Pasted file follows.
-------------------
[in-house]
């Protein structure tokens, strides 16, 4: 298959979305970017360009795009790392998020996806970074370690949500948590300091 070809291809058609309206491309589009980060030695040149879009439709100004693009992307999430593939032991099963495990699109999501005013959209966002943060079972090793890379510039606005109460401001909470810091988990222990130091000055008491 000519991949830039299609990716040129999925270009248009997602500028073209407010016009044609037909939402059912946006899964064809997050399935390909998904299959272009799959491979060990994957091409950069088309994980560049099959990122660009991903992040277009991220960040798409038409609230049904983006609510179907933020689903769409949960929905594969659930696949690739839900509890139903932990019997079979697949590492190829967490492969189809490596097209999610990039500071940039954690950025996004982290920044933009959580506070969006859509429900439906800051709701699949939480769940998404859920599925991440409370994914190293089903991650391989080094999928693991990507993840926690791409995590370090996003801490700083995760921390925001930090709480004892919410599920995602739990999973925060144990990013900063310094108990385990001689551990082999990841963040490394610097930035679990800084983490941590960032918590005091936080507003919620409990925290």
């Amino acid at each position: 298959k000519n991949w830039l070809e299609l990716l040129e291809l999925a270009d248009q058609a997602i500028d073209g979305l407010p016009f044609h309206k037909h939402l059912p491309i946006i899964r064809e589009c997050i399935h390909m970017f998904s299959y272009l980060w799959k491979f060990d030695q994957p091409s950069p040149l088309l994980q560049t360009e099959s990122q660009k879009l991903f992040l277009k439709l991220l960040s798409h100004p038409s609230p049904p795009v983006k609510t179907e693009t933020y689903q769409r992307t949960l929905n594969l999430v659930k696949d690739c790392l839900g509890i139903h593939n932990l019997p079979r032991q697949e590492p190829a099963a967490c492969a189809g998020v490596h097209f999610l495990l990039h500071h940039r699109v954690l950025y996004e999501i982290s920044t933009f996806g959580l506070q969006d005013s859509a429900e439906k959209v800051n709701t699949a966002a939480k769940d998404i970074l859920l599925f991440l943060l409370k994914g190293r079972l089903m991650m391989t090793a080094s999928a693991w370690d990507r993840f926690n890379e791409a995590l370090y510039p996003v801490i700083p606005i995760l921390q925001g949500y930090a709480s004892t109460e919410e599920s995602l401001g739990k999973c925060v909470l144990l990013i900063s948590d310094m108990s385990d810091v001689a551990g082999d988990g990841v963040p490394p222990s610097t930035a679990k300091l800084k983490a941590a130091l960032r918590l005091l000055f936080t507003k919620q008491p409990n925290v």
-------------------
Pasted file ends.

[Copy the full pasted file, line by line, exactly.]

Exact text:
[in-house]
């Protein structure tokens, strides 16, 4: 298959979305970017360009795009790392998020996806970074370690949500948590300091 070809291809058609309206491309589009980060030695040149879009439709100004693009992307999430593939032991099963495990699109999501005013959209966002943060079972090793890379510039606005109460401001909470810091988990222990130091000055008491 000519991949830039299609990716040129999925270009248009997602500028073209407010016009044609037909939402059912946006899964064809997050399935390909998904299959272009799959491979060990994957091409950069088309994980560049099959990122660009991903992040277009991220960040798409038409609230049904983006609510179907933020689903769409949960929905594969659930696949690739839900509890139903932990019997079979697949590492190829967490492969189809490596097209999610990039500071940039954690950025996004982290920044933009959580506070969006859509429900439906800051709701699949939480769940998404859920599925991440409370994914190293089903991650391989080094999928693991990507993840926690791409995590370090996003801490700083995760921390925001930090709480004892919410599920995602739990999973925060144990990013900063310094108990385990001689551990082999990841963040490394610097930035679990800084983490941590960032918590005091936080507003919620409990925290």
């Amino acid at each position: 298959k000519n991949w830039l070809e299609l990716l040129e291809l999925a270009d248009q058609a997602i500028d073209g979305l407010p016009f044609h309206k037909h939402l059912p491309i946006i899964r064809e589009c997050i399935h390909m970017f998904s299959y272009l980060w799959k491979f060990d030695q994957p091409s950069p040149l088309l994980q560049t360009e099959s990122q660009k879009l991903f992040l277009k439709l991220l960040s798409h100004p038409s609230p049904p795009v983006k609510t179907e693009t933020y689903q769409r992307t949960l929905n594969l999430v659930k696949d690739c790392l839900g509890i139903h593939n932990l019997p079979r032991q697949e590492p190829a099963a967490c492969a189809g998020v490596h097209f999610l495990l990039h500071h940039r699109v954690l950025y996004e999501i982290s920044t933009f996806g959580l506070q969006d005013s859509a429900e439906k959209v800051n709701t699949a966002a939480k769940d998404i970074l859920l599925f991440l943060l409370k994914g190293r079972l089903m991650m391989t090793a080094s999928a693991w370690d990507r993840f926690n890379e791409a995590l370090y510039p996003v801490i700083p606005i995760l921390q925001g949500y930090a709480s004892t109460e919410e599920s995602l401001g739990k999973c925060v909470l144990l990013i900063s948590d310094m108990s385990d810091v001689a551990g082999d988990g990841v963040p490394p222990s610097t930035a679990k300091l800084k983490a941590a130091l960032r918590l005091l000055f936080t507003k919620q008491p409990n925290v």